ONCAlert | 2017 San Antonio Breast Cancer Symposium
Gastrointestinal Stromal Tumors Case Studies

Inoperable GIST with Liver Metastases

Jonathan Strosberg, MD
Published Online:Jun 13, 2017
In this case-based interview, Jonathan Strosberg, MD, discusses the treatment of advanced gastrointestinal stromal tumor.

Unresectable Metastatic Gastrointestinal Stromal Tumor: Case 2

Jonathan Strosberg, MD: This case describes a 65-year-old man who presented with abdominal pain and was found to have a very large tumor occupying pretty much his entire stomach, invading into the spleen. There was also a small liver lesion. Biopsy of the stomach confirmed a gastrointestinal stromal tumor with a high mutation rate more than 5 mitoses/50 high-powered fields, KIT-positive on staining. And mutational analysis revealed an exon 11 mutation.
This is a case of a patient with a very large primary tumor. Resecting that tumor would be a large, potentially risky surgery. The patient also has a liver metastasis. So, I think we want to think about surgery eventually, but we want to start with neoadjuvant imatinib.
When we’re faced with a tumor that’s technically resectable but that we think the morbidity of surgery would be reduced with neoadjuvant treatment, we generally start patients on imatinib and monitor them closely over time. We generally scan every 3 months. Sometimes we’ll start with an initial PET scan as well and repeat the PET scan several weeks later just to make sure that the tumor is sensitive. Mutational analysis also helps in that sense because we know that exon 11 mutations tend to be quite sensitive to imatinib, and the expectation is that most patients will have tumor shrinkage with the standard doses.
So, as far as length of treatment, it can take a long time to achieve maximal response, and usually we treat until maximum response. Sometimes that can take a year and even longer, although there’s some controversy over whether it’s appropriate to continue neoadjuvant treatment beyond 1 year. What you want to avoid is progression during neoadjuvant treatment, and that’s why it’s important to monitor patients closely during this period.
When you’re talking about a tumor that’s high-risk, locally advanced, or with limited metastases, you need close communication between the surgeon and the medical oncologist in terms of whether neoadjuvant therapy is appropriate, the timing of neoadjuvant therapy, the feasibility of surgery, and also with respect to postoperative adjuvant therapy. It’s ideal if patients are treated in a multidisciplinary setting, where the surgeon and the medical oncologist are within the same institution, although that’s not always possible or necessary.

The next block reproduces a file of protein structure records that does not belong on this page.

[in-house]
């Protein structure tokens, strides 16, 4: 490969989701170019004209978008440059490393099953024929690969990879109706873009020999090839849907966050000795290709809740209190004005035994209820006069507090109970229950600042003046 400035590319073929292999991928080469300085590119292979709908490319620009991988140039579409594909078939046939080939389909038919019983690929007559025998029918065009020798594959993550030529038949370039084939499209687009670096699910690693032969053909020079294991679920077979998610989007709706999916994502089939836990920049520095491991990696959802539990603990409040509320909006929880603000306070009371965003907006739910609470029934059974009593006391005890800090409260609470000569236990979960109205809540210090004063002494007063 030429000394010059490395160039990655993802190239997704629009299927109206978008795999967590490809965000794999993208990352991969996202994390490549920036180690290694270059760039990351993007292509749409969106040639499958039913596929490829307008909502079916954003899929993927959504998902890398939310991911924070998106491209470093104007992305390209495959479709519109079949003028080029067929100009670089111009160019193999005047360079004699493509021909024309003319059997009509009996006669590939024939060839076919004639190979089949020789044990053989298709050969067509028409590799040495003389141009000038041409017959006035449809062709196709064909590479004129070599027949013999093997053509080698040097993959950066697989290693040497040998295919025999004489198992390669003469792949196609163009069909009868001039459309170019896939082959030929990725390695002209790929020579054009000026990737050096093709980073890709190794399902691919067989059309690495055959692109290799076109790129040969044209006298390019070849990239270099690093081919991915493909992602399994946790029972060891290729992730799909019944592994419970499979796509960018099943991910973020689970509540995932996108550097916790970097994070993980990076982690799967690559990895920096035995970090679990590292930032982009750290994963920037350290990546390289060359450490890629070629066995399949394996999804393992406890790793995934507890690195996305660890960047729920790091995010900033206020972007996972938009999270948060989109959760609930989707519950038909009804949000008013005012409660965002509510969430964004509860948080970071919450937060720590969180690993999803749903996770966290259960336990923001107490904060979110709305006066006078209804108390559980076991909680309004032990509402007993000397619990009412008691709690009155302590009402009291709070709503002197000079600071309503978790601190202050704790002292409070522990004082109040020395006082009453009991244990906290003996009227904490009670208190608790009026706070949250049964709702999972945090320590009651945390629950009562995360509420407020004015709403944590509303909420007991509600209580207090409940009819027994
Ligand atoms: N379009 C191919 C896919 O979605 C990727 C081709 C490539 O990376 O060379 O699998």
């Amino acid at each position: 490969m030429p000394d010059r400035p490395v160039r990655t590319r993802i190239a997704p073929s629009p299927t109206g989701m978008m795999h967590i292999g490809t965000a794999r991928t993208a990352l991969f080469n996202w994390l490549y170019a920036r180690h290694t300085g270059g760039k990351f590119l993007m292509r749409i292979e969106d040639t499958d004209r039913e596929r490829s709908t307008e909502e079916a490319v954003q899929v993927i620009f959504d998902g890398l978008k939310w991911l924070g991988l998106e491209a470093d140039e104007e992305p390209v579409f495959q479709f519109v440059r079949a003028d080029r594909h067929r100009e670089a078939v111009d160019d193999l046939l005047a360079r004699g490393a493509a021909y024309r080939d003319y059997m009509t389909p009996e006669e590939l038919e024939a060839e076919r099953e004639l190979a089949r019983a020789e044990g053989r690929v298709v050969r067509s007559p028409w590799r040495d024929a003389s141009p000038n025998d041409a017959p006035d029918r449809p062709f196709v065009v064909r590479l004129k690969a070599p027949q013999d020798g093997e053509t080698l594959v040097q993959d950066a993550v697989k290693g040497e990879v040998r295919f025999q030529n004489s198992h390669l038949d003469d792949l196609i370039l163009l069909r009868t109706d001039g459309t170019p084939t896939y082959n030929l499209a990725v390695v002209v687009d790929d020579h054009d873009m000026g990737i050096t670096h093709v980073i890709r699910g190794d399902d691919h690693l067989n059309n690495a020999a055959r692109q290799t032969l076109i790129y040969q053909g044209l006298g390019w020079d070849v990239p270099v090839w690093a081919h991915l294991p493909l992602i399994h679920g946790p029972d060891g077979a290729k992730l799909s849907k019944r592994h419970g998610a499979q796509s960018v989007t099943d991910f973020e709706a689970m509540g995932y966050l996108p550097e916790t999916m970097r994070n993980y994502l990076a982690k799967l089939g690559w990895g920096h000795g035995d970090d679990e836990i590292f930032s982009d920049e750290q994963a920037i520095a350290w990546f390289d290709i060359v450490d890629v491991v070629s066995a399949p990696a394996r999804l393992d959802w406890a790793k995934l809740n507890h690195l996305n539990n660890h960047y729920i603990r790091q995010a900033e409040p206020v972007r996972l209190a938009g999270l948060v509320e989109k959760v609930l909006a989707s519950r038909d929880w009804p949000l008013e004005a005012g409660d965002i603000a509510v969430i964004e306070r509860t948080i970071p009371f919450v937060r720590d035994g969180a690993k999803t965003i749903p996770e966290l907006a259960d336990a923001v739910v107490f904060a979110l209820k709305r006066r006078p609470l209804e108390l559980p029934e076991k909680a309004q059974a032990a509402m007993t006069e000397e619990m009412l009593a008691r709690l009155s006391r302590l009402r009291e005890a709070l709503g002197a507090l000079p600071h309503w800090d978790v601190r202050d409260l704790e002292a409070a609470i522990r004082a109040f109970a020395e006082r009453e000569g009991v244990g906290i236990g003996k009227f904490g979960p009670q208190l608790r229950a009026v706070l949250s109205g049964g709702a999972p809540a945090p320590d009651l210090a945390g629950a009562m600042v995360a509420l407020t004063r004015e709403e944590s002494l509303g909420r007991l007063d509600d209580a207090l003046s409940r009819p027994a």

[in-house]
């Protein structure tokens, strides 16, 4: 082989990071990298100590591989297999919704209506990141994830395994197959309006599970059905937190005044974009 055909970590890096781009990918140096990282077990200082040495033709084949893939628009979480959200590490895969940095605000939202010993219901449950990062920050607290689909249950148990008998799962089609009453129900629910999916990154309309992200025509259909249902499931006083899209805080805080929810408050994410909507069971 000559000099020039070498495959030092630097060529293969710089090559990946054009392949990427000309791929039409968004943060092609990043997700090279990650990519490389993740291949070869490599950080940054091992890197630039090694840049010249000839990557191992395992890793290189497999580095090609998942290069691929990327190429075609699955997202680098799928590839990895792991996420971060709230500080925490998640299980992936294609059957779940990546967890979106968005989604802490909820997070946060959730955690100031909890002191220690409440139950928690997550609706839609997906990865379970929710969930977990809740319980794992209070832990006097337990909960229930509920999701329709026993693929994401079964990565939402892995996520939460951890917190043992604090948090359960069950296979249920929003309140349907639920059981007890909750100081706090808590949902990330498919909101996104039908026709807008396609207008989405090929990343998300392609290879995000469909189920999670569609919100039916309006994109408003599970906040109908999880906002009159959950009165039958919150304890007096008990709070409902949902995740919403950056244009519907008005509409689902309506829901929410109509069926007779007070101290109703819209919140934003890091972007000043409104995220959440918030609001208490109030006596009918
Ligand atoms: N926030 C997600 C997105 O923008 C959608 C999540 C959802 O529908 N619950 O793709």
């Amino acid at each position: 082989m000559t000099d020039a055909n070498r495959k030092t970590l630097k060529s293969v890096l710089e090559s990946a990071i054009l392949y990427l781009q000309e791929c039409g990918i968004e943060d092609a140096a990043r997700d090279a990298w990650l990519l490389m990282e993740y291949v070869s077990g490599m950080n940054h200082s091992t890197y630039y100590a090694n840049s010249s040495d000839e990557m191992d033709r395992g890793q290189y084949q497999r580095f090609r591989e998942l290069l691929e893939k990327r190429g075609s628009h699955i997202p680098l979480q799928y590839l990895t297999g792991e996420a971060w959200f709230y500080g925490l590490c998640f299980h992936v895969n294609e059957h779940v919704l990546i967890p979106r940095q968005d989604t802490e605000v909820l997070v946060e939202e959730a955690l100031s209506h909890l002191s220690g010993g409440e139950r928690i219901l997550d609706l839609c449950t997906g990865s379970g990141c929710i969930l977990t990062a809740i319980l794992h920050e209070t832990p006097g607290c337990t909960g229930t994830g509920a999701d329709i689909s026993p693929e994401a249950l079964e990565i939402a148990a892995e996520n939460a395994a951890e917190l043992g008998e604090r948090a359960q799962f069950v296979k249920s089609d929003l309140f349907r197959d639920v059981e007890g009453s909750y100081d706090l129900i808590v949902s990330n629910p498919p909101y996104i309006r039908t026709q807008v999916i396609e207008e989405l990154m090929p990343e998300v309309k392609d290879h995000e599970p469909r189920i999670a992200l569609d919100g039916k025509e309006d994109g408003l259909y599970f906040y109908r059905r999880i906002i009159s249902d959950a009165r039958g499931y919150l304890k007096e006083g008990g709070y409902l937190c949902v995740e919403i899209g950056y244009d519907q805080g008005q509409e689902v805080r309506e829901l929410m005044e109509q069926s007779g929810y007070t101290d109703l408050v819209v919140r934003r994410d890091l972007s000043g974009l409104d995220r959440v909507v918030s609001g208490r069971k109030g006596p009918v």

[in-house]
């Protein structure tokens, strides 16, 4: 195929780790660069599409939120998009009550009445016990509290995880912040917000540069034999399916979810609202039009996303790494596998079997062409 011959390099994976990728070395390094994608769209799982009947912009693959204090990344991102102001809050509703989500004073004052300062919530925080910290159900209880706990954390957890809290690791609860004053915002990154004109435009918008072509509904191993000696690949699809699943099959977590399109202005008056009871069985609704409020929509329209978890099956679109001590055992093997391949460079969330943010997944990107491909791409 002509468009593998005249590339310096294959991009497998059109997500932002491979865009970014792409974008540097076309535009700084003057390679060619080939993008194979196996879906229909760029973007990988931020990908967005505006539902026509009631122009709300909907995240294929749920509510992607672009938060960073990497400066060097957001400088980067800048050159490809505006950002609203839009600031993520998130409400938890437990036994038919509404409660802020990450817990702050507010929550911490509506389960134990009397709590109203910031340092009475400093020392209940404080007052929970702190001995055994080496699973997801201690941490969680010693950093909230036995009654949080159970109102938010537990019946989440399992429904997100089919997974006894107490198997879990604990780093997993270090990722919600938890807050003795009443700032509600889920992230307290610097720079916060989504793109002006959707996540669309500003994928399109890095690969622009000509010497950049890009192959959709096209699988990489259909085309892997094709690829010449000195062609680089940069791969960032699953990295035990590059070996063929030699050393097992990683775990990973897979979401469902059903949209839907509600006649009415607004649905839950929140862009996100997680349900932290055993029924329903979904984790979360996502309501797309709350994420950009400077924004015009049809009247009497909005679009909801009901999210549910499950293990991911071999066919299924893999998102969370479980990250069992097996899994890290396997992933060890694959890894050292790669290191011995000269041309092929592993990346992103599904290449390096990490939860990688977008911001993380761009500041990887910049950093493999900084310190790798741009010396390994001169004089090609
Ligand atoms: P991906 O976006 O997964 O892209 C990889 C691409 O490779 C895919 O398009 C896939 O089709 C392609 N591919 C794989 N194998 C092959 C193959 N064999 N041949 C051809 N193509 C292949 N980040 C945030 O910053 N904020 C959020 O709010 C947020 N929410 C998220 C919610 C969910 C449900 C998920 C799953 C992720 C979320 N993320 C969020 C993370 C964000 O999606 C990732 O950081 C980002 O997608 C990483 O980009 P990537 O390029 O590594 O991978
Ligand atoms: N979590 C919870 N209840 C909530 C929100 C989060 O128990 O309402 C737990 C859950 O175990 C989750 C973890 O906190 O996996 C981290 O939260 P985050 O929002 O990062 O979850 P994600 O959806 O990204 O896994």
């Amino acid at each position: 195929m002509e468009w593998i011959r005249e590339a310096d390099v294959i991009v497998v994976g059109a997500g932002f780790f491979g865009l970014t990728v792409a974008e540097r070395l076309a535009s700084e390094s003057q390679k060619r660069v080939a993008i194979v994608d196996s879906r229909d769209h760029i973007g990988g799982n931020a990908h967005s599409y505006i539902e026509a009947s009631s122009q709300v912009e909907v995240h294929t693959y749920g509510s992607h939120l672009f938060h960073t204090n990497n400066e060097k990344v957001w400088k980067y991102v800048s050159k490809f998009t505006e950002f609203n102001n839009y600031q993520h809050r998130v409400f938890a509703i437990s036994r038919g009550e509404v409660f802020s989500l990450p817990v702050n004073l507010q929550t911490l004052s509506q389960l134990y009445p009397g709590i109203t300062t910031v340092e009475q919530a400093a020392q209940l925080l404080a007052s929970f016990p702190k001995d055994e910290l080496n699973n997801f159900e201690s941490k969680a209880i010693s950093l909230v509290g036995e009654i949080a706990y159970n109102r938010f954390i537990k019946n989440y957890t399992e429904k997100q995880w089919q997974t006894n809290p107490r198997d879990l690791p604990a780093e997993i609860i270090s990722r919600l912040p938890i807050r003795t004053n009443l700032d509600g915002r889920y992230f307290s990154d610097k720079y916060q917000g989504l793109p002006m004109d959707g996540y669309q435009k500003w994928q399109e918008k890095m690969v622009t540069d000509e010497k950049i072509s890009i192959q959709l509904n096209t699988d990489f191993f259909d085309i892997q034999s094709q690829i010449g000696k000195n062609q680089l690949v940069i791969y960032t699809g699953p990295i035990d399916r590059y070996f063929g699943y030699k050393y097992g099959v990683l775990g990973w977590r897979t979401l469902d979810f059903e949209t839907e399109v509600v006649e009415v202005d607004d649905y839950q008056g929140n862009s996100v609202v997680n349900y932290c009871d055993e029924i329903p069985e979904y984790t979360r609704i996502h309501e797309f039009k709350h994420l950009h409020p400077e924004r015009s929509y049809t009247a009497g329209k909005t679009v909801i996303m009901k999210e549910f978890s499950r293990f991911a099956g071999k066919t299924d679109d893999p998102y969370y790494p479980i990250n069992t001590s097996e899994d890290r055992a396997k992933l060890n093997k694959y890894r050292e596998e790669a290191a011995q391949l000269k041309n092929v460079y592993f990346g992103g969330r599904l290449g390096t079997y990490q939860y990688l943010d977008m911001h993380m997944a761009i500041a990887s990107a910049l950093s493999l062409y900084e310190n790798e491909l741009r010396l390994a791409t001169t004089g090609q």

At 3 months of imatinib therapy, the tumor was reduced from 14 cm to 8 cm. Another 3 months later, the tumor had shrunk down to 5 cm. But at 9 months, there wasn’t any further shrinkage, and so the patient proceeded to undergo partial gastrectomy, splenectomy, and partial hepatectomy for removal of the liver metastases.
This patient actually had metastatic disease to start with. So, in this case, I would definitely proceed with adjuvant therapy after resection of the primary tumor and the liver metastasis. I would actually probably continue with lifetime adjuvant treatment after surgery because the risk of recurrence is extremely high and the likelihood of micrometastases is high in this patient who had metastatic disease to start with. What we think is that imatinib suppresses micrometastases. We’re not sure it actually eradicates micrometastases, and so in this particular case, a fixed duration of adjuvant treatment may not make sense.
In patients with nonmetastatic disease, the risk of recurrence is based on several factors, including mitotic rate, size of the tumor, and also the location of the tumor—stomach versus small intestine versus colorectum. Mitotic rate is probably the most important of these, although location is also an important factor. So, for example, small intestinal tumors have the higher risk of recurrence than gastric tumors. In the case of a patient with resected metastatic disease, we know that the risk of recurrence after surgery is extremely high, particularly in a case like this where the mitotic rate was fairly high at the outset.

Transcript edited for clarity.
  • A 65–year-old male presented with severe abdominal discomfort
    • Past medical history included mild back pain and joint pain that was treated with NSAIDs
  • Abdominal CT findings showed a large mass with a diameter of 14 cm involving the cardia, fundus, and body of the stomach; splenic involvement was also noted.
  • A small lesion was detected in the liver
  • Biopsy and histological examination confirmed that the mass was a gastrointestinal stromal tumor
    • IHC indicated that the tumor was positive for c-KIT
    • Genetic analyses showed a mutation in exon 11 of c-KIT
    • The tumor showed high mitotic activity with >5 mitoses/50 high-power fields
  • She was diagnosed with GIST of the stomach and liver metastasis
  • Treatment was initiated with neoadjuvant imatinib with the goal to achieve reduction of operative risk for the primary tumor and for functional preservation
    • The tumor size was reduced to 8 cm at 3 months and to 5 cm after 6 months
    • No further reduction was noted at 9 months
  • At 10 months, the patient underwent total gastrectomy, splenectomy, and partial hepatectomy
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